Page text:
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RE: FEMA 273 - Adobe Acrobat

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> -----Original Message-----
> From: Seaintonln(--nospam--at) [mailto:Seaintonln(--nospam--at)]
> Sent: Tuesday, June 08, 1999 2:53 PM
> To: seaint(--nospam--at)
> Cc: seaocchair(--nospam--at)
> Subject: Re: FEMA 273 - Adobe Acrobat
> Bill Pohlemus
> also provided a name of another free software product that
> will convert from
> common formats to PDF (Portable Document Files).

Credit where credit is due: That was not me, but Michael Valley, who clued
us in regarding GSView.  I downloaded it and I hereby add my second, that it
is a great tool for this purpose.

> Inasmuch as
> FEMA 273 is
> published in PDF format - which is and has been the standard
> for quite some
> time - the document is very easily annotated with the tools
> in the full
> package.
> You can attach yellow sticki-notes, highlight text, change
> text (careful
> here) add clouds and lines - with the ultimate goal of
> sending your markup
> back to Degenkolb or the committee for consideration.

Let me add that inasmuch as the FEMA 273 prestandard is available as an
MS-WORD document from the same source, the "cheap and stingy" among us can
download it in that format, do the editing using the similar "mark-up" tools
that WORD provides, then use GSView to convert the resulting document to
PDF, then send it along to the committee.

Not that I want to deprive ADOBE and their distributors of their share of
the $250.00, but for those of us who don't need this capability that often,
it sure is nice.

> One final advantage is that virtually every document can be
> converted to PDF
> (I've found one or two which does not convert including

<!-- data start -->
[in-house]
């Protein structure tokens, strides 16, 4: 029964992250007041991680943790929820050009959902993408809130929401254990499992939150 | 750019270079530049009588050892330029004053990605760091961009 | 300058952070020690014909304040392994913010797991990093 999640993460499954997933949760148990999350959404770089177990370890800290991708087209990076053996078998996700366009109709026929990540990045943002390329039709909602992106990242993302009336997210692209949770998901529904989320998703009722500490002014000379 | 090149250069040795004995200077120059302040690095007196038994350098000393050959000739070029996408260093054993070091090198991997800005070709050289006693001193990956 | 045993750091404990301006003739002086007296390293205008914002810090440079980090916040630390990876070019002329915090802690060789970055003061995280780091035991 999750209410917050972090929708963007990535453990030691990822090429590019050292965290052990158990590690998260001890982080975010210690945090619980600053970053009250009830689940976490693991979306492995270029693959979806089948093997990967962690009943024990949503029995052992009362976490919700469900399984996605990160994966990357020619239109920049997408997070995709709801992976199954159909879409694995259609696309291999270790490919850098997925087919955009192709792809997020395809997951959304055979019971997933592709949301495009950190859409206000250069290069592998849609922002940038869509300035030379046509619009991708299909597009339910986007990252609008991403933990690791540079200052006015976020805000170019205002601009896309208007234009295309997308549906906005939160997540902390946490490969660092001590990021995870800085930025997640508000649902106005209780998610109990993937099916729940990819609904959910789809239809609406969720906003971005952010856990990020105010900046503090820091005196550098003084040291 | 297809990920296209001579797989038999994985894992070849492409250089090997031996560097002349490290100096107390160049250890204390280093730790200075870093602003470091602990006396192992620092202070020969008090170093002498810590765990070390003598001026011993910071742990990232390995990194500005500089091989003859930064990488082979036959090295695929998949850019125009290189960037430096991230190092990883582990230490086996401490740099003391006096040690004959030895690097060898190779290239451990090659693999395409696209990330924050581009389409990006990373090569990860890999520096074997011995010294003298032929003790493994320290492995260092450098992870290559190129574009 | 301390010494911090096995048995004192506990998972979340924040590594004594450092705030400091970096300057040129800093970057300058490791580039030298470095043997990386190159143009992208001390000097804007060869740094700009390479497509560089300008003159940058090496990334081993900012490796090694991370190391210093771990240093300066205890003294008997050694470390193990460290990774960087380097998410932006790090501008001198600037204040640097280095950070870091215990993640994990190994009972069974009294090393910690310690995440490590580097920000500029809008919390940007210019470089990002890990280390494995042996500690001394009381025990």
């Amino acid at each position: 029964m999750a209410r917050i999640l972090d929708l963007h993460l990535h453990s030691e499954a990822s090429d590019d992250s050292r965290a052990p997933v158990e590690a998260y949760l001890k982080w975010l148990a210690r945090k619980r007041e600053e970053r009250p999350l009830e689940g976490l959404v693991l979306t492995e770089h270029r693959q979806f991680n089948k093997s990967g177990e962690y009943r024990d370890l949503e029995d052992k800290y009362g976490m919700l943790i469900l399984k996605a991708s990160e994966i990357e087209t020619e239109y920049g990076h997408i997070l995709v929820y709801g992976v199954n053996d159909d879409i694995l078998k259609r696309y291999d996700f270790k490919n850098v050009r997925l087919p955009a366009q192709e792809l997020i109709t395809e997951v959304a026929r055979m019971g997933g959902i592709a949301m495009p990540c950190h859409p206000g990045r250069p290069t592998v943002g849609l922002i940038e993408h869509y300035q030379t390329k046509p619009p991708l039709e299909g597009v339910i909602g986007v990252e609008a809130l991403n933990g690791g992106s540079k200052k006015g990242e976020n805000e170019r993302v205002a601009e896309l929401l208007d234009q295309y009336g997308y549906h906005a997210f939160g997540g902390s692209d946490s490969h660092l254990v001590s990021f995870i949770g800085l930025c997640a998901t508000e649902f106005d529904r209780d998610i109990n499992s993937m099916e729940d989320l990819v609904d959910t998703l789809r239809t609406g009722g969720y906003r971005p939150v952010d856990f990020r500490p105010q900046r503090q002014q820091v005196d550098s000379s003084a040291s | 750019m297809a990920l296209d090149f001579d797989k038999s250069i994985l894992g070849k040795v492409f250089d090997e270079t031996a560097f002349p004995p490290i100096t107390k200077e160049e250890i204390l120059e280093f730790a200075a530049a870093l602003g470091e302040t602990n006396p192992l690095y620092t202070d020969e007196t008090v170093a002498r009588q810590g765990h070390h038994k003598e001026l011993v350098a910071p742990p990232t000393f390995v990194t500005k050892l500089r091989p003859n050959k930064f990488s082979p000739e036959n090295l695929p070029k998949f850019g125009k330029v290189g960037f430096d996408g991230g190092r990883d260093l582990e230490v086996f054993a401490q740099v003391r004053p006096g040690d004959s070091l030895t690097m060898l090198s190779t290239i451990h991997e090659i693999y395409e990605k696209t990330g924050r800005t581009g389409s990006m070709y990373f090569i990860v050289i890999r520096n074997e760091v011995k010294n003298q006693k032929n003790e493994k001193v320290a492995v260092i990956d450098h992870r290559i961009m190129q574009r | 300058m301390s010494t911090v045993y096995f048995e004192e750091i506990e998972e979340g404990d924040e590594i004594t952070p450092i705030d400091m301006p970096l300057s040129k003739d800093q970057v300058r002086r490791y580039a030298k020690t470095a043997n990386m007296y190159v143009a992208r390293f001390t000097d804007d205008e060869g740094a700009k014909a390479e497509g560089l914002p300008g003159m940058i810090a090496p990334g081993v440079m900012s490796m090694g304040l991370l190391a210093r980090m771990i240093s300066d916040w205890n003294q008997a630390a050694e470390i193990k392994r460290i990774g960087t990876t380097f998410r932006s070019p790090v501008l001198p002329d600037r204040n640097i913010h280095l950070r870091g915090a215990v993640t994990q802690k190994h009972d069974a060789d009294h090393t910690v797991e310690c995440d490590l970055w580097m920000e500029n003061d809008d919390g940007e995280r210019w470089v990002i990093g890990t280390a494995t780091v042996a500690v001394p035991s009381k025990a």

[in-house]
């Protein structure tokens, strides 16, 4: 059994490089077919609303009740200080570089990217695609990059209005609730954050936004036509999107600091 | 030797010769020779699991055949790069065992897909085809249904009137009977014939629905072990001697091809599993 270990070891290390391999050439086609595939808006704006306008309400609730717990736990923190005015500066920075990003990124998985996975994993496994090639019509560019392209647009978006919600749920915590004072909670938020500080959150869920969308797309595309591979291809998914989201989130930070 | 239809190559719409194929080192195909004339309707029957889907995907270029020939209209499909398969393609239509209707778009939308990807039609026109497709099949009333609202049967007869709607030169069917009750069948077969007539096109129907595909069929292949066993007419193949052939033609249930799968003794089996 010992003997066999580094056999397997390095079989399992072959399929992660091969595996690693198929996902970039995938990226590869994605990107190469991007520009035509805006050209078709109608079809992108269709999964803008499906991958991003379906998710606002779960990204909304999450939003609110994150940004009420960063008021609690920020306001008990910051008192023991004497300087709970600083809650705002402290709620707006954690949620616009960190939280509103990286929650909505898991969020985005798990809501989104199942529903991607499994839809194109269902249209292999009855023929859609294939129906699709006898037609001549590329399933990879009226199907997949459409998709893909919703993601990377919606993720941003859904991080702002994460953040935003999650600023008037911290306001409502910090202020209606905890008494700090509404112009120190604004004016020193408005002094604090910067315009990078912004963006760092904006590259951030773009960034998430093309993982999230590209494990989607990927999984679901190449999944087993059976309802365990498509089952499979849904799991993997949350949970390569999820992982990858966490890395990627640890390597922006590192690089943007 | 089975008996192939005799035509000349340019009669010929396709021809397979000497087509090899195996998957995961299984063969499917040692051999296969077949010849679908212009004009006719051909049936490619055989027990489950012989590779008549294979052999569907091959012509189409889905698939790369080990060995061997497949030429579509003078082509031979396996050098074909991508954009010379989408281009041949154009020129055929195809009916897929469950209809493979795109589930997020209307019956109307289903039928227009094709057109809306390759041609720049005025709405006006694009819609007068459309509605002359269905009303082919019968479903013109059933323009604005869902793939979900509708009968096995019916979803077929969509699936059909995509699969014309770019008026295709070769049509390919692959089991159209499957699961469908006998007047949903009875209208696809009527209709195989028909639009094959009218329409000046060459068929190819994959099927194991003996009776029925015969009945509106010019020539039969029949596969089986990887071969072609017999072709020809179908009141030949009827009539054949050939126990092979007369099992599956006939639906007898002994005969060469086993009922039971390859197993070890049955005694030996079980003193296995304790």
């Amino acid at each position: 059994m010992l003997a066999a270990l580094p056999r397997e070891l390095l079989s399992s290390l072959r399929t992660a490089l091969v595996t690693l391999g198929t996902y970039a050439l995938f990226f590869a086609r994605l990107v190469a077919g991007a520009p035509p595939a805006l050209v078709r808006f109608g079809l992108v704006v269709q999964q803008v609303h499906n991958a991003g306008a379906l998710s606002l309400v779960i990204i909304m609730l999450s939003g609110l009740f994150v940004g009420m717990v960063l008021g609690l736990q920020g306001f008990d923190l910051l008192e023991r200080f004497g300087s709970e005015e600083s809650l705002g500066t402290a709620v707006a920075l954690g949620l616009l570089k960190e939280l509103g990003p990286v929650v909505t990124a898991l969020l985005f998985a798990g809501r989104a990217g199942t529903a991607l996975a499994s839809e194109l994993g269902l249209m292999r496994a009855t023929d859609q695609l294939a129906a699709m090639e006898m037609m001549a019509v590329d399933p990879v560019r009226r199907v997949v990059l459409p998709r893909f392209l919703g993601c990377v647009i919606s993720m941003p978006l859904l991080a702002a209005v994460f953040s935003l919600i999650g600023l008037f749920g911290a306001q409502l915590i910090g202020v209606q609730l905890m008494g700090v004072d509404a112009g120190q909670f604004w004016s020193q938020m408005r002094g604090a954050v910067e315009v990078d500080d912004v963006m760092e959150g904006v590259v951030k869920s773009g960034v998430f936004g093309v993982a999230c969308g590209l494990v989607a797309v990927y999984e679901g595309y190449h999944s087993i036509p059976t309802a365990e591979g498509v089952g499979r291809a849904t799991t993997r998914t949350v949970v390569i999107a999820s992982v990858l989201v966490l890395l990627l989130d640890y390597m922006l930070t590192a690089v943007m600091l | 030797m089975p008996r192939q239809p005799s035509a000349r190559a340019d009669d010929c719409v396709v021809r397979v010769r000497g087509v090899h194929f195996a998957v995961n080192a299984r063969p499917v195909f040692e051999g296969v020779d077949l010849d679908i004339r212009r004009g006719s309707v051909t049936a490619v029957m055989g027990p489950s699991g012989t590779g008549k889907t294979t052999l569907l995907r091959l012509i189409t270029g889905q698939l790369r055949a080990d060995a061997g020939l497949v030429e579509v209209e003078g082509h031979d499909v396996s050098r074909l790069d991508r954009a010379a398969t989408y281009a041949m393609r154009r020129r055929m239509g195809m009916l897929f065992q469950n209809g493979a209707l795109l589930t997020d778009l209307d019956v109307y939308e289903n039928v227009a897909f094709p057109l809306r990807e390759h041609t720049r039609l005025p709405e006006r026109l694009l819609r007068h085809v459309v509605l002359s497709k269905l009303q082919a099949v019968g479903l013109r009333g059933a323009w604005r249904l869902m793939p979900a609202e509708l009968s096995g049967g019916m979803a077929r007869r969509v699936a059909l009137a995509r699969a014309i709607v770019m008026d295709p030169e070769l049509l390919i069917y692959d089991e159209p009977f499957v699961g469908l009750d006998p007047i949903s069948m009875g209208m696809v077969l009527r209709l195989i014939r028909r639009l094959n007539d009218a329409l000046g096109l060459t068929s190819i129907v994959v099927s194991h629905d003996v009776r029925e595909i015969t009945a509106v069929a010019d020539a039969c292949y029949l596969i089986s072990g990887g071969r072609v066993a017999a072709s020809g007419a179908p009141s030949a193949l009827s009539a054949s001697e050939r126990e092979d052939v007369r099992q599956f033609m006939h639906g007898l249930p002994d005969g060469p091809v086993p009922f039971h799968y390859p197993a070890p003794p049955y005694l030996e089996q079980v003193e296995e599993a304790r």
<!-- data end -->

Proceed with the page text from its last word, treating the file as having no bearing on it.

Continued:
> TJBeam output).

Don't know this program, but if it can print to a PostScript printer under
Windows (or Mac, for that matter), and can create the PS file, GSView can
turn it into a PDF document.

GSView doesn't actually render the PDF output from the software-specific
document itself, but from a PostScript file made from the document.


> Finally, I use it to accumulate my structural engineering
> calculations and
> drawings into one book which is easier to maintain than paper
> copies.

I endorse this wholeheartedly. I feel a bit funny when the "old-timers" in
our office sneer that we'll NEVER have a paperless office. I look forward to
the day. I can't handle paper. Paper gets lost. I'm not good at filing, so I
do "piling" instead.

Computer documents changed all that for me.  I owe what little organization
is in my life, to the fact that I have much of my life in electronic form.

Finally, I have converted my "new" resume, which I created using WinWay
Resume, into a PDF document.  I simply "printed" the finished resume to a
PostScript file (this was happened to be for an HP5SI printer), and then
used GSView to convert it to .PDF.

The nifty thing is, that it kept ALL the formatting and stuff, including the
cutesy little photos that I had added to my resume to jazz it up.  The
resulting document, including graphics, is a rather convenient 611K in size.
It takes maybe 5 minutes to email it using my modem-based hookup at home.

I have already gotten positive feedback from "headhunters" who have received

If anyone wants to see it, email me privately.